Supreme Court posts digital advances

The U.S. Supreme Court, preparing for a hearing that may help determine

the next president of the United States, has taken a small step forward

in the Digital Age.

On Friday, the justices will hear an appeal by lawyers representing

George W. Bush on the disputed ballot recounts in Florida — and the court

will make available transcripts of these oral arguments on its Web site

the same day.

It usually takes the court 10 to 15 days to post a transcript online.

But Chief Justice William Rehnquist broke with tradition and ordered the

transcripts posted within hours of the Friday morning hearing. The legal

briefs in the case also will be available on the {http://www.supremecourtus.gov}

Supreme Court's Web site, which was launched in April.

Additionally, Rehnquist will allow audio recordings of Friday's session

to be distributed by network news organizations — not via the court's Web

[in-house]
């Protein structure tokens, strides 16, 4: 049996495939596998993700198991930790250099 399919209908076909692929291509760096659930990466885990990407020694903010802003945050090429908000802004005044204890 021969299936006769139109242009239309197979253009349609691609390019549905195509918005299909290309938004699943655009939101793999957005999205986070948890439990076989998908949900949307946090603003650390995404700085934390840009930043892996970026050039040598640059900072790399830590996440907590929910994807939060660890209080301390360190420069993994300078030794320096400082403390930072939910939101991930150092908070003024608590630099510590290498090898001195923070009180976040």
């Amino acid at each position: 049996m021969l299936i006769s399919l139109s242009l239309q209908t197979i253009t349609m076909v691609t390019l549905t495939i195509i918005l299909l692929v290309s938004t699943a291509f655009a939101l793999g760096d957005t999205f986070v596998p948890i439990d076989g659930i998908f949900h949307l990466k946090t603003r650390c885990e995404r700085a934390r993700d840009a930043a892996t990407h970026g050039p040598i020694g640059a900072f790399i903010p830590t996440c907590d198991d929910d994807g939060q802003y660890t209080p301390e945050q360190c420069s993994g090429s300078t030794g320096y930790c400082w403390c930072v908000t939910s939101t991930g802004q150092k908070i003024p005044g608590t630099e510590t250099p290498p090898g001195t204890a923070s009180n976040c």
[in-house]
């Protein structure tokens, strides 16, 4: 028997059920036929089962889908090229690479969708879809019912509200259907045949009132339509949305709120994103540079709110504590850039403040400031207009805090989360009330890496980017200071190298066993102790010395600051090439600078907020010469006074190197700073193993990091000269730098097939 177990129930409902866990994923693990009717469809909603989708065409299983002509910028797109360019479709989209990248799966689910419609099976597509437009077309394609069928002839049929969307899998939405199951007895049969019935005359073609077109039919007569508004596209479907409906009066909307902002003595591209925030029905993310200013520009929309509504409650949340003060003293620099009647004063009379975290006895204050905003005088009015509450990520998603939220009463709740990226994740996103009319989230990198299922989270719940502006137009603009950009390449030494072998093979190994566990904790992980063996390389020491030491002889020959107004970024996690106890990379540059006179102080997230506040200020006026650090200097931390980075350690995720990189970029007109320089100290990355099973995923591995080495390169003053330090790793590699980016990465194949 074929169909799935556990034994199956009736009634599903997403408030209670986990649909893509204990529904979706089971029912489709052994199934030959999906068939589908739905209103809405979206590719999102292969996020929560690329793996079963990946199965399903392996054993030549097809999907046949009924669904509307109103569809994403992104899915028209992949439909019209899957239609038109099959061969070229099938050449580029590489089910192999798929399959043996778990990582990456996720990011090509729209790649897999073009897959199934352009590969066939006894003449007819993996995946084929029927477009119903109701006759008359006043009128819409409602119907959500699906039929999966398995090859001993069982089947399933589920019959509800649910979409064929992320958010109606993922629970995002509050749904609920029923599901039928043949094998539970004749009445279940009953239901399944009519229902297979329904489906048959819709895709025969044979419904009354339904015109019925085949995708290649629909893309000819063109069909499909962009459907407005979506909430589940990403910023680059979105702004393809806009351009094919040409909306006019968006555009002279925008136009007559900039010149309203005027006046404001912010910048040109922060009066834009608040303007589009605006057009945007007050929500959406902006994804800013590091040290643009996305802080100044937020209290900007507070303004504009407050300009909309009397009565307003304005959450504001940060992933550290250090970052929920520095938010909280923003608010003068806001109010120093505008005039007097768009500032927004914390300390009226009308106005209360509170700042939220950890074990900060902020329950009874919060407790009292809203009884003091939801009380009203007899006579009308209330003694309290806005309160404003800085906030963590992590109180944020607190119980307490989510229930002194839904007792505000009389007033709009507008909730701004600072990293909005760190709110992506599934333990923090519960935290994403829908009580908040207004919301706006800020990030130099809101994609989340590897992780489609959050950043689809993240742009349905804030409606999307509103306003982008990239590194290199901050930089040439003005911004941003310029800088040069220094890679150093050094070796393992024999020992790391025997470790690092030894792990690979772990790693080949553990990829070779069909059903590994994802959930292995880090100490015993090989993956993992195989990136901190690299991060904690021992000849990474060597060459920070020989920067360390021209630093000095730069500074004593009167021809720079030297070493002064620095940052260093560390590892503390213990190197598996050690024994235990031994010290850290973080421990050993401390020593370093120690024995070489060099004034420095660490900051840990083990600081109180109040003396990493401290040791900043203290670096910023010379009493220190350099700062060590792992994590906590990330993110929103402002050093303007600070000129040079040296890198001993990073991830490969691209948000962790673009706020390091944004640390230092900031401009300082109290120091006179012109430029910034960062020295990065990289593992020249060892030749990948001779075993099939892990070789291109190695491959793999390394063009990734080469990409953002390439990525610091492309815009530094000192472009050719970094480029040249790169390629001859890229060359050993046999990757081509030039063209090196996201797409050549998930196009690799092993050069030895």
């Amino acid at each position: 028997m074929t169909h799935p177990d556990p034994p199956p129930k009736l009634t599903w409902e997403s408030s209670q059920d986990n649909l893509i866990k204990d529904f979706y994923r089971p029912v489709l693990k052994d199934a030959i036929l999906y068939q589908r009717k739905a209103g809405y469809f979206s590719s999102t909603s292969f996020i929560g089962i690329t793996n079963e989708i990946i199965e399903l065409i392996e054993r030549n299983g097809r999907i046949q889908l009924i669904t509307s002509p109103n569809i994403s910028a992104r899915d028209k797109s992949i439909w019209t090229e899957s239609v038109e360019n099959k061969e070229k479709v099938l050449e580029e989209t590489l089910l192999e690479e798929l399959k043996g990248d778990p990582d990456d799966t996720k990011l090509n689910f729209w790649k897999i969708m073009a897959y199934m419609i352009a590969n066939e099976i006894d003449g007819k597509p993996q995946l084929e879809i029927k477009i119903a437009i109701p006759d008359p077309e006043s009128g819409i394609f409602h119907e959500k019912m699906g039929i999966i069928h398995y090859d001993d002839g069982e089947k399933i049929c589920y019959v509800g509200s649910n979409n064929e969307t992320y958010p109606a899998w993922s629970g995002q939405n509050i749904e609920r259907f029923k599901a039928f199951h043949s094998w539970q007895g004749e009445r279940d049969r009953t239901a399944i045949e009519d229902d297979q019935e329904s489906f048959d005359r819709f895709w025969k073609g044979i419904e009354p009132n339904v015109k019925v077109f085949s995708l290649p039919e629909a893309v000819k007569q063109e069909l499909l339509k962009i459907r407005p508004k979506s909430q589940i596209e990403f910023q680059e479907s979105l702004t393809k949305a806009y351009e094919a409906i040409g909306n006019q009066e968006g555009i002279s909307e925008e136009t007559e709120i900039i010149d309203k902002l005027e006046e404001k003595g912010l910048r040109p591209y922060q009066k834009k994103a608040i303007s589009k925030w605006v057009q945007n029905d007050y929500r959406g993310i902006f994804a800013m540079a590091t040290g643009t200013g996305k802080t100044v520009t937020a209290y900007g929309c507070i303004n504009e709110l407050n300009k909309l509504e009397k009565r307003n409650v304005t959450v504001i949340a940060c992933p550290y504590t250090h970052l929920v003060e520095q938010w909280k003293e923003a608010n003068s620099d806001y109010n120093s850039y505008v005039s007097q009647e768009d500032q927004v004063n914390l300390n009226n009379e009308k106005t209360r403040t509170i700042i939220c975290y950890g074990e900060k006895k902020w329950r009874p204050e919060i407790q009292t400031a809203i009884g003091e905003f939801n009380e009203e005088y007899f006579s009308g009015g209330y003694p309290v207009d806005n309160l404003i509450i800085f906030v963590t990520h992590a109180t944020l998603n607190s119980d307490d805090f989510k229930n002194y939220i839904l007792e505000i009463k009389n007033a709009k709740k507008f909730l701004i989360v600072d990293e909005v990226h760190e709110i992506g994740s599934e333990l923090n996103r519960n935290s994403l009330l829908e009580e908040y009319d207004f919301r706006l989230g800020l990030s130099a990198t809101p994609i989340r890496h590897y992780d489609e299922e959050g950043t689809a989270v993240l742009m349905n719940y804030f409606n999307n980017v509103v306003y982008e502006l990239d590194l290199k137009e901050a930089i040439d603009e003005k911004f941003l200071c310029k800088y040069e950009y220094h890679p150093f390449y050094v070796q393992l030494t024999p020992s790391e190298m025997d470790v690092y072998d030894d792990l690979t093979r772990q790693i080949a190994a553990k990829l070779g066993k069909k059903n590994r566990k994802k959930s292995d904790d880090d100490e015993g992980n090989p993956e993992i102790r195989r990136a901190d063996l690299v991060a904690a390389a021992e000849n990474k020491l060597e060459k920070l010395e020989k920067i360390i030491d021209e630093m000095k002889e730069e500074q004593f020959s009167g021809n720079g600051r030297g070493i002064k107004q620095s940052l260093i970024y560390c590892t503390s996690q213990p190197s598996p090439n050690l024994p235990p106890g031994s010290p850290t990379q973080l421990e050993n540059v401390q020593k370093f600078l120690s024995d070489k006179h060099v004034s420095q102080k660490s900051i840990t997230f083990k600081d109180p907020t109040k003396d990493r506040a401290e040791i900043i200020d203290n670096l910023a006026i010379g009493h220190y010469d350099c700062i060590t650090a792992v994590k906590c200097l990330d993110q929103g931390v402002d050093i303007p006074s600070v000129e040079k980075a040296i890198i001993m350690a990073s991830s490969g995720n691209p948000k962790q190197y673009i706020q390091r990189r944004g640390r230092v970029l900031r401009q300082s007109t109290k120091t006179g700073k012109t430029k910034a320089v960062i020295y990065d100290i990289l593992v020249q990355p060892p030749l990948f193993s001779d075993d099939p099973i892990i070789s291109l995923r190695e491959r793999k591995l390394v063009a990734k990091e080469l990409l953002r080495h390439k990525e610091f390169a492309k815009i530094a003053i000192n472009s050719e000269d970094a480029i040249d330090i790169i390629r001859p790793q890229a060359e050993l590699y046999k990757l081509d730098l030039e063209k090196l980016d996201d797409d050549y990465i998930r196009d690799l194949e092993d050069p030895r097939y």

site — a spokeswoman said.

The chief justice turned down requests by CNN and C-SPAN to put a camera

in the courtroom for live coverage of the event.

The justices are considering Bush's assertion that the Florida Supreme

Court illegally allowed ballot recounts to continue beyond a deadline set

by state law. The extended deadline allowed for manual recounts to be included

in the tally to determine whether Bush or Vice President Al Gore had won

the presidential race in Florida.

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